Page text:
Texans’ Healthcare Cost Struggles Outpace Nation’s: Survey

Updated on: May 10th, 2021

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Key Findings

Over half (52%) of Texans opted out of healthcare services over the past year, compared to less than half (46%) of all US adults

39% of Texan adults said it was because they couldn’t afford it, compared to 32% of national respondents

36% of Texan adults say they carry medical debt, compared to 28% of adults nationwide

21% of Texan adults lack insurance, compared to a national uninsured rate of 13%

Over half (52%) of Texans opted out of healthcare services as the COVID-19 pandemic raged over the past year.

HealthCareInsider asked Texan adults aged 18 and up if they avoided seeking healthcare services in the year since February 2020.

Dental (29%) and vision (24%) led the services that Texans opted out of. 19% of Lone Star State residents also passed on preventive health, and 11% stayed away from the emergency room.

Our nationwide survey in October 2020 showed that less than half (46%) of US adults had opted out of healthcare services in the past year (since October 2019).

Asked why they opted out of healthcare services, 39% of Texan adults said it was because they couldn’t afford it.

That’s seven percentage points higher than the 32% of national respondents who said they opted out of healthcare services in the past year because they couldn’t afford it.

“The reality is when you have a large uninsured population you’re going to see people avoid seeking healthcare due to cost,” says Timothy Callaghan, PhD, an assistant professor in the Department of Health Policy and Management at the Texas A&M School of Public Health.

“For the most part they seek out emergency room care, or some sort of clinic that accepts individuals without health insurance, which often results in very large out of pocket costs. The process becomes infinitely harder to navigate if you don’t have health insurance.” 

Meanwhile, 18% of Texans ranked medical bills as their number one healthcare expense, compared to only 15% of folks nationwide.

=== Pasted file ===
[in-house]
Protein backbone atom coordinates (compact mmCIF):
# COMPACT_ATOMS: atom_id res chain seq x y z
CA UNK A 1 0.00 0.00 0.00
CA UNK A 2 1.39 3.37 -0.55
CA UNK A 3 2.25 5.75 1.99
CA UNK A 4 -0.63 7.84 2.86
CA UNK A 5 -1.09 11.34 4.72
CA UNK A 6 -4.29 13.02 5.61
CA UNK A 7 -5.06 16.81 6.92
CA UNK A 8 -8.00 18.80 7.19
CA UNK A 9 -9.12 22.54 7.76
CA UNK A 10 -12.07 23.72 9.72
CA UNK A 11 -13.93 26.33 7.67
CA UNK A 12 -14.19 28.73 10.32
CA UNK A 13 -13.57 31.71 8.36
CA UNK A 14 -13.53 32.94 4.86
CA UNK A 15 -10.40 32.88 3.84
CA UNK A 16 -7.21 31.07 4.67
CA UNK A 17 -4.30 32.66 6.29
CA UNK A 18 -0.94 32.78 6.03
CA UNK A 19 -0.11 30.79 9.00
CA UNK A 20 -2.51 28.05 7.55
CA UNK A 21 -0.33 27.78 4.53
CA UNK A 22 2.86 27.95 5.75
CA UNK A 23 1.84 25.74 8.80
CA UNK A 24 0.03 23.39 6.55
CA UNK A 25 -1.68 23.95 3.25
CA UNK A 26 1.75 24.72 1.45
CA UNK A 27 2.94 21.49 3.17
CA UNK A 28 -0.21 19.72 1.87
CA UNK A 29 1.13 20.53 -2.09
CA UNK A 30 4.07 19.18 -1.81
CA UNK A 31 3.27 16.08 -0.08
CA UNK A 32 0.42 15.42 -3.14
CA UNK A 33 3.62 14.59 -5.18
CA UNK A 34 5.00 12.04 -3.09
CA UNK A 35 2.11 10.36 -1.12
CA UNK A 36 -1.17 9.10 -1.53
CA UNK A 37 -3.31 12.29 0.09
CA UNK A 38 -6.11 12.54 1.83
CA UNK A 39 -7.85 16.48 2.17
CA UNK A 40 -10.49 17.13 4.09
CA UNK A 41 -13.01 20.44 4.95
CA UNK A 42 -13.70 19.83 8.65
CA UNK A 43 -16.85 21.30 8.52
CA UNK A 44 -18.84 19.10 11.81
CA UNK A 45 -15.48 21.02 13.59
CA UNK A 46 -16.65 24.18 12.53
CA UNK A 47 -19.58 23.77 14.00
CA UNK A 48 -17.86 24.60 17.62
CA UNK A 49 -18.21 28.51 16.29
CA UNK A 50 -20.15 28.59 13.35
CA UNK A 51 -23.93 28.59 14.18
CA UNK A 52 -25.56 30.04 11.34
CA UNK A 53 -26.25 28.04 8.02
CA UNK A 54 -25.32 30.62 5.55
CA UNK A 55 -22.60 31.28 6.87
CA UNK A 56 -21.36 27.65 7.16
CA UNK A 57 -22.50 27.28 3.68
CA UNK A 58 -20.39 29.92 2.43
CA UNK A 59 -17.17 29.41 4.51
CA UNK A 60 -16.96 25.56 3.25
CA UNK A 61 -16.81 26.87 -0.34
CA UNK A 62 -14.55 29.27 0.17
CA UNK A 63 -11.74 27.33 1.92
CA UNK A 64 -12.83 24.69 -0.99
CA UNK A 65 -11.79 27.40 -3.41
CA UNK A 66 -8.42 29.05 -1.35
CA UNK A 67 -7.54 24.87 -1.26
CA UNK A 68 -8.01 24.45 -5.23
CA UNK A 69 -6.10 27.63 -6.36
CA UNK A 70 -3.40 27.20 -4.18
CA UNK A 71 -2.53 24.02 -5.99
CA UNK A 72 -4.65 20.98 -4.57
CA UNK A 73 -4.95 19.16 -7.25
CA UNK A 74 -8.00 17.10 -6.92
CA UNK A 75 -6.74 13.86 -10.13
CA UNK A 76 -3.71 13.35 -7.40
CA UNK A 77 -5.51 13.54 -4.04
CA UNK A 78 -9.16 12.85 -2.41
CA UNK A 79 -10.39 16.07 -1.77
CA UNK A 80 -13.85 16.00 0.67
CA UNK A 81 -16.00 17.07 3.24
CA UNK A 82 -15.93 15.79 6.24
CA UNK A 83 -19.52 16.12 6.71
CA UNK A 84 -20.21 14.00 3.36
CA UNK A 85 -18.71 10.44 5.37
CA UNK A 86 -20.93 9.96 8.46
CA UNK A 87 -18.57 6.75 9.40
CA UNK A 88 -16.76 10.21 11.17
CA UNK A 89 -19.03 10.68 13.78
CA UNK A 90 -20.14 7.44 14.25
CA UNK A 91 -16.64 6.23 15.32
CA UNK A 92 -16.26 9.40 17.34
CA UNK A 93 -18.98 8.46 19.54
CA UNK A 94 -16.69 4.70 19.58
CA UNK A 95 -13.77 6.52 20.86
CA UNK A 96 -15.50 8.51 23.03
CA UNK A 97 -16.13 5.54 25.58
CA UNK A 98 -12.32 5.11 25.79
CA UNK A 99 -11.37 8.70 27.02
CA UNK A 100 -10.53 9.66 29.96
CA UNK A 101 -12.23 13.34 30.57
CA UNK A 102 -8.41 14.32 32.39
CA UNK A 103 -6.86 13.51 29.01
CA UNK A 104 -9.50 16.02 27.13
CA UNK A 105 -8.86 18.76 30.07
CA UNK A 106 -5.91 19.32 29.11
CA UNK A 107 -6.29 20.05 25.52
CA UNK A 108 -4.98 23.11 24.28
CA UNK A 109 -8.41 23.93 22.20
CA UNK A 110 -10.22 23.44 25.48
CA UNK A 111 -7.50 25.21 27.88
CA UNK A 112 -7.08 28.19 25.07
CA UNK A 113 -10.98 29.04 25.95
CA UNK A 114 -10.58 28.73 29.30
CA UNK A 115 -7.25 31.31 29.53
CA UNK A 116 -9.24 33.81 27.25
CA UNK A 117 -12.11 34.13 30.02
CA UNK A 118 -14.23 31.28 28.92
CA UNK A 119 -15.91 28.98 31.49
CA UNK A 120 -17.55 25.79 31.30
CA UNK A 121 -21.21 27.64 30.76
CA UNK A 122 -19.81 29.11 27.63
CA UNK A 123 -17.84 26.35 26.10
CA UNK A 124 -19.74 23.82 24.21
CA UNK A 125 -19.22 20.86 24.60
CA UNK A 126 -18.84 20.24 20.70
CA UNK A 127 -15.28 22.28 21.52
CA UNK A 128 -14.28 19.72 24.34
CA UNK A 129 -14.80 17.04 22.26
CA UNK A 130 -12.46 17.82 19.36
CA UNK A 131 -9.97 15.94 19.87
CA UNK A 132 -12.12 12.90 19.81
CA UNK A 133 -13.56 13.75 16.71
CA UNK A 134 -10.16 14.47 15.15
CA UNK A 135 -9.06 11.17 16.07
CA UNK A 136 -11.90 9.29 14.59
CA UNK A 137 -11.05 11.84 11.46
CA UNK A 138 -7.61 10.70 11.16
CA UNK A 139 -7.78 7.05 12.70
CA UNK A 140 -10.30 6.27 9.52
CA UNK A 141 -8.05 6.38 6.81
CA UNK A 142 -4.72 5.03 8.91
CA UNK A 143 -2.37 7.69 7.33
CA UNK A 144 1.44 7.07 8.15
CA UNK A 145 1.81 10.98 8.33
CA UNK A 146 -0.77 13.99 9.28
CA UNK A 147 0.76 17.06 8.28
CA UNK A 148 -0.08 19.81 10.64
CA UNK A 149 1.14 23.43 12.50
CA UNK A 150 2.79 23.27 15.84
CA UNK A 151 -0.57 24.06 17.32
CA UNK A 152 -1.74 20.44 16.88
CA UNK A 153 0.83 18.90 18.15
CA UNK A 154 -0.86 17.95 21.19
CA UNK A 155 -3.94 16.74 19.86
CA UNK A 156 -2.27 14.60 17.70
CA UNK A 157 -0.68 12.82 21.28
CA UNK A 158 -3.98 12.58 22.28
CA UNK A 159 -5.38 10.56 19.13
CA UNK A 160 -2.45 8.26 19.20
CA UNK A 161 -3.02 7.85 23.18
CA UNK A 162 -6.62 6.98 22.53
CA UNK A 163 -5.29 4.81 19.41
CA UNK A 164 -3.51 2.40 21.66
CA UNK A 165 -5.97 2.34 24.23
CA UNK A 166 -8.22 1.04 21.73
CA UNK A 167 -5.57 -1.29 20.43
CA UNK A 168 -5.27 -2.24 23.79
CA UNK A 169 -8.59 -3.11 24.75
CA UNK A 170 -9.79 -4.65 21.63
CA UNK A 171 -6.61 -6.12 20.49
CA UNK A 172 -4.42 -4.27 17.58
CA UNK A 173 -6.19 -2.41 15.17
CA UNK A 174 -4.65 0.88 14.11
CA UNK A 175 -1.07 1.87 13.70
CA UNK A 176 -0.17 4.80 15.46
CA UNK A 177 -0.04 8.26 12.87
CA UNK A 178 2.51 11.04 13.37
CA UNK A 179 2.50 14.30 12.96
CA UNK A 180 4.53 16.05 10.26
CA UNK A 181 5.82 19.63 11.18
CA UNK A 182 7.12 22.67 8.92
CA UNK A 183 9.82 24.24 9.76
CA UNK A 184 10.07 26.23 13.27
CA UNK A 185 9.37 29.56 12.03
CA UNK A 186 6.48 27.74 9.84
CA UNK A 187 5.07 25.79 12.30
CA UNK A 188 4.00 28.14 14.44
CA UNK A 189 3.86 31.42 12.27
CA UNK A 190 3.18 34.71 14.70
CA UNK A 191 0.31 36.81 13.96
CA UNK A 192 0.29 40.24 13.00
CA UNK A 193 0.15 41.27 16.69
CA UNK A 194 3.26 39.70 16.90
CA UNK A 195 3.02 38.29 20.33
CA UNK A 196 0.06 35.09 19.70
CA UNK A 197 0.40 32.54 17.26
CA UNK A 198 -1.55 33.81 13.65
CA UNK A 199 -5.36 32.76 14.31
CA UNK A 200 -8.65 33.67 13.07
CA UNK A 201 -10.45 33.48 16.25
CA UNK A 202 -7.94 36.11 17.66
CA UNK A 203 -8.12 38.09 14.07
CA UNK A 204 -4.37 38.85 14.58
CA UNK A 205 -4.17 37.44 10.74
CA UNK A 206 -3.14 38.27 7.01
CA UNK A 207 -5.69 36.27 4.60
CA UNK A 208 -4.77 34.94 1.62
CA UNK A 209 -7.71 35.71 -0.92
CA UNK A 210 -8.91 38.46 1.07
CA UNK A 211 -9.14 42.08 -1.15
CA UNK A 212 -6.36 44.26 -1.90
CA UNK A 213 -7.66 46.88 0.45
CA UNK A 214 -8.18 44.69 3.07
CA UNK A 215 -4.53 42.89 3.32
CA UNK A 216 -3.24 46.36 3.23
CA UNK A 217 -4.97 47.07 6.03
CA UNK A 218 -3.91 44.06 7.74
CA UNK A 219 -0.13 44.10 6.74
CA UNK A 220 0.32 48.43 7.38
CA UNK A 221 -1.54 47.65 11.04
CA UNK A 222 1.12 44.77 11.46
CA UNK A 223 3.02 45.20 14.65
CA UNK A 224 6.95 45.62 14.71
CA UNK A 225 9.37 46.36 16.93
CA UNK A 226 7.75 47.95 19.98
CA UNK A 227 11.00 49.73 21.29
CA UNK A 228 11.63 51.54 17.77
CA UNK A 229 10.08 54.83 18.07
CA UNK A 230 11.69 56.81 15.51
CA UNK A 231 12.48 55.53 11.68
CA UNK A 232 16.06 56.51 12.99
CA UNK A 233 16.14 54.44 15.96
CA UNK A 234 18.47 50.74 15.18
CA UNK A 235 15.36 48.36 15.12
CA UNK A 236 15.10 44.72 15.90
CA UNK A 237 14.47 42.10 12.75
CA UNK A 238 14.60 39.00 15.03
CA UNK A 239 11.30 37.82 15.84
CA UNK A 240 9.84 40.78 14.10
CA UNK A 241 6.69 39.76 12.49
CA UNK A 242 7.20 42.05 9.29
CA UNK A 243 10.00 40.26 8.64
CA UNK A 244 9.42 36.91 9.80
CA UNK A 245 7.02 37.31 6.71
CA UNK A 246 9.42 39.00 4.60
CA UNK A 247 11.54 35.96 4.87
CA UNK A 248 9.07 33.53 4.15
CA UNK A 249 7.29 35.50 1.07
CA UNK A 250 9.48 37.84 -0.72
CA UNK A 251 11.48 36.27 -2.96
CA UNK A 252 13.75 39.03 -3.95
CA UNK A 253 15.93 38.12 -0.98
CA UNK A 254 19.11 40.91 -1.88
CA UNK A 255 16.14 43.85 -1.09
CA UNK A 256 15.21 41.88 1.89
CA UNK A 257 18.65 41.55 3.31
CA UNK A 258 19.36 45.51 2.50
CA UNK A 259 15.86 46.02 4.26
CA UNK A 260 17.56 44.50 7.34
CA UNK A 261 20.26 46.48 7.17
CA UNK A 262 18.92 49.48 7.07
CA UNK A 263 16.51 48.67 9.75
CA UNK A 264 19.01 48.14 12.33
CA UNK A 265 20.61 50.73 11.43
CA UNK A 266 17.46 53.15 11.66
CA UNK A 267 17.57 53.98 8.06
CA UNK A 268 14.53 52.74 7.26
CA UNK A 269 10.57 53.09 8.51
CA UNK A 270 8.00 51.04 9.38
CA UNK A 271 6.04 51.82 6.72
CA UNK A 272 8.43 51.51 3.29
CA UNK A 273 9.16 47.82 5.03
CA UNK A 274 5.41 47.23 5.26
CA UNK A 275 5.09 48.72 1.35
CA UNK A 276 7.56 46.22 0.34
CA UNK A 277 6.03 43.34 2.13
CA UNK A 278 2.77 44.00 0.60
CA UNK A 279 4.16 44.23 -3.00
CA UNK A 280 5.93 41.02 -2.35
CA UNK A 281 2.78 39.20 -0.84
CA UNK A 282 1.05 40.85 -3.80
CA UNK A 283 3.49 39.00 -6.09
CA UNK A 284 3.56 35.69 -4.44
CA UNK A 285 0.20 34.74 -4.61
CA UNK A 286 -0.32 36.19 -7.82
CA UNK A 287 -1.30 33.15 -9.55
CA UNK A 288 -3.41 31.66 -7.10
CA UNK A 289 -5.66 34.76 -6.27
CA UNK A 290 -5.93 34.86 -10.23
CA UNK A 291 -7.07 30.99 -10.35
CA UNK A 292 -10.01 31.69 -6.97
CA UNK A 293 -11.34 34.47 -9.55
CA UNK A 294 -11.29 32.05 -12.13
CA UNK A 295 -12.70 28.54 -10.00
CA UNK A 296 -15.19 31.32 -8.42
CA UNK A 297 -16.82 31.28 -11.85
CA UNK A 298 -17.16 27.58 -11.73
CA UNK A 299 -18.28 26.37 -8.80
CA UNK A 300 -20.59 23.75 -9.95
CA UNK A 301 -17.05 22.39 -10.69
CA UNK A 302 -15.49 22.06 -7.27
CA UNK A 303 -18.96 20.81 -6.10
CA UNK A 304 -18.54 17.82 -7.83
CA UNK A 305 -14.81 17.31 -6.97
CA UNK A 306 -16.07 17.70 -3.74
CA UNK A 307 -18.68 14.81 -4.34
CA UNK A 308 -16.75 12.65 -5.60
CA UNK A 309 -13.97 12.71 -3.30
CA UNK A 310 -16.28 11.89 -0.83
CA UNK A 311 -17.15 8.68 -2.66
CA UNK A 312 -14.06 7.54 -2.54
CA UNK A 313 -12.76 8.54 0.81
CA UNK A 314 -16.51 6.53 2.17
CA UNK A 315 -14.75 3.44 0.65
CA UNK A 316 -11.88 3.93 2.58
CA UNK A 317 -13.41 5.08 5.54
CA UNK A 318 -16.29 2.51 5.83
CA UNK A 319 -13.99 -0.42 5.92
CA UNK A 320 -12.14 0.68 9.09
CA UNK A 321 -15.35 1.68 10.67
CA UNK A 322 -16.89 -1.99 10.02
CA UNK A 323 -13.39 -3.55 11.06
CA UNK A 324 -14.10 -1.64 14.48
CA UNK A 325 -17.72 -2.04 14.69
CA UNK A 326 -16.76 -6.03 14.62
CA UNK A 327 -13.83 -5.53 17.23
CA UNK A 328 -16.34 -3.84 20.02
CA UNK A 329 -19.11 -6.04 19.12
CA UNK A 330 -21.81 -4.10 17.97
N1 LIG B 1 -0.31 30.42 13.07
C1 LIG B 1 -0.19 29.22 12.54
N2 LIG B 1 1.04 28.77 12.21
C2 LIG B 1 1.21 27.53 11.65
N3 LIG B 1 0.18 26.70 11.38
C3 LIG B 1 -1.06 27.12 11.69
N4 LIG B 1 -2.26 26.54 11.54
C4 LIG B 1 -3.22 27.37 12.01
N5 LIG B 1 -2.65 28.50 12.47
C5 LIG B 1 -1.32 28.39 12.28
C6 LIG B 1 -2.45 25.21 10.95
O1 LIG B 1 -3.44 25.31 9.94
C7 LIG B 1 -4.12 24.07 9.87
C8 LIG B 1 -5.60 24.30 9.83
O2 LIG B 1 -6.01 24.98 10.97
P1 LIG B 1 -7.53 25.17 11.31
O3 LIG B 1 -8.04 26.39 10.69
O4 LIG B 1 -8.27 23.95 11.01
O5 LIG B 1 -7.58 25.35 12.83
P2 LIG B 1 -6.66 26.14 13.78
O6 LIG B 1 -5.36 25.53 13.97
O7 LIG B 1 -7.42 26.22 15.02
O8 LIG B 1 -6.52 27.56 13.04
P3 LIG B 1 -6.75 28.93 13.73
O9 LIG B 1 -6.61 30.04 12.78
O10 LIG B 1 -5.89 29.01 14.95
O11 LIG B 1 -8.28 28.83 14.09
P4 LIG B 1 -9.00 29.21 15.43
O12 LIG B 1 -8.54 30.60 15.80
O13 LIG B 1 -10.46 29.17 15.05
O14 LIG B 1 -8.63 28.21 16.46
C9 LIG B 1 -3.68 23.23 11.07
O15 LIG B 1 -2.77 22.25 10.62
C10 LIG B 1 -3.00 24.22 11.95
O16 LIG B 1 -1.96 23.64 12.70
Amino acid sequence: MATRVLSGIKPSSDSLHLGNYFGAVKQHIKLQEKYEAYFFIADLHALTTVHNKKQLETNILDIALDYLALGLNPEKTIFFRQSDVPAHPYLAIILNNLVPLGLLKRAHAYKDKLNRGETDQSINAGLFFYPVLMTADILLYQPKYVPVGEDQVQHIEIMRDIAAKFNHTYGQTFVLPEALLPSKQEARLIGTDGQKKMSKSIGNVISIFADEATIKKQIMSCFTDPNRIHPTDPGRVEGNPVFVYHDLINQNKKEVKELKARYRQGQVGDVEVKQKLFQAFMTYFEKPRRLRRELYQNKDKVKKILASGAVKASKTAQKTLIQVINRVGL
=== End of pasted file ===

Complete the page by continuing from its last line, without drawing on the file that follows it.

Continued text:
Prescription drugs are also among the top causes driving Texans healthcare cost struggles, coming in third after health insurance and medical bills.

11% of Texans ranked prescription drugs as their number one healthcare expense, compared to just 8% of respondents to our October nationwide poll.

Healthcare Driving Texans into Debt

Costly healthcare services are pushing Texans into debt.

36% of Texan adults say they carry medical debt, compared to just 28% of adults nationwide.

32% of Texans also stated they’d experienced a surprise medical bill in the past year.

Meanwhile, only 28% of national respondents said the same.

Pricy Health Insurance

Compared to Americans nationwide, more Texans can’t afford to buy health insurance.

58% of Texans who lack health insurance say it’s because they can’t pay for the coverage.

That’s five percentage points more than the 53% of US adults who say they’re uninsured because they can’t afford it.

Texas’ uninsured rate far surpasses the average found in our last nationwide poll.

HealthCareInsider’s October survey showed a national uninsured rate of 13%.

A staggering 21% of Texan adults lack insurance.

Texans also subscribe to national health insurance programs at far lower rates than people nationwide.

“Pundits have long hypothesized that Texas will turn purple but you’d have to have a blue legislature and receptive governor for a Medicaid expansion. I don’t see that happening given the many state representatives who oppose the Affordable Care Act.”

Timothy Callaghan, PhD, Asst. Prof., Dept. of Health Policy and Management, Texas A&M School of Public Health

Just 7% of Texans are on Medicaid, compared to 12% of respondents to our national survey.

Meanwhile, only 20% of Texans are signed up for Medicare, five percentage points less than the national rate of 25%.

Texas is one of 12 states that have not adopted the Medicaid expansion, and Callaghan says it’s not likely to change this position anytime soon.

“Pundits have long hypothesized that Texas will turn purple but you’d have to have a blue legislature and receptive governor for a Medicaid expansion,” he says.

“I don’t see that happening given the many state representatives who oppose the Affordable Care Act. Many legislators still see the ACA as something associated with Obama and many conservative Texans wouldn’t be happy with that.”

Methodology

All Texas-specific figures, unless otherwise stated, are from YouGov Plc.  Total sample size was 1038 adults. Fieldwork was undertaken between 26th February – 3rd March 2021.  The survey was carried out online. The figures have been weighted and are representative of all Texas adults (aged 18+).

All national figures, unless otherwise stated, are from YouGov Plc.  Total sample size was 1414 adults. Fieldwork was undertaken between 19th – 20th October 2020.  The survey was carried out online. The figures have been weighted and are representative of all US adults (aged 18+).



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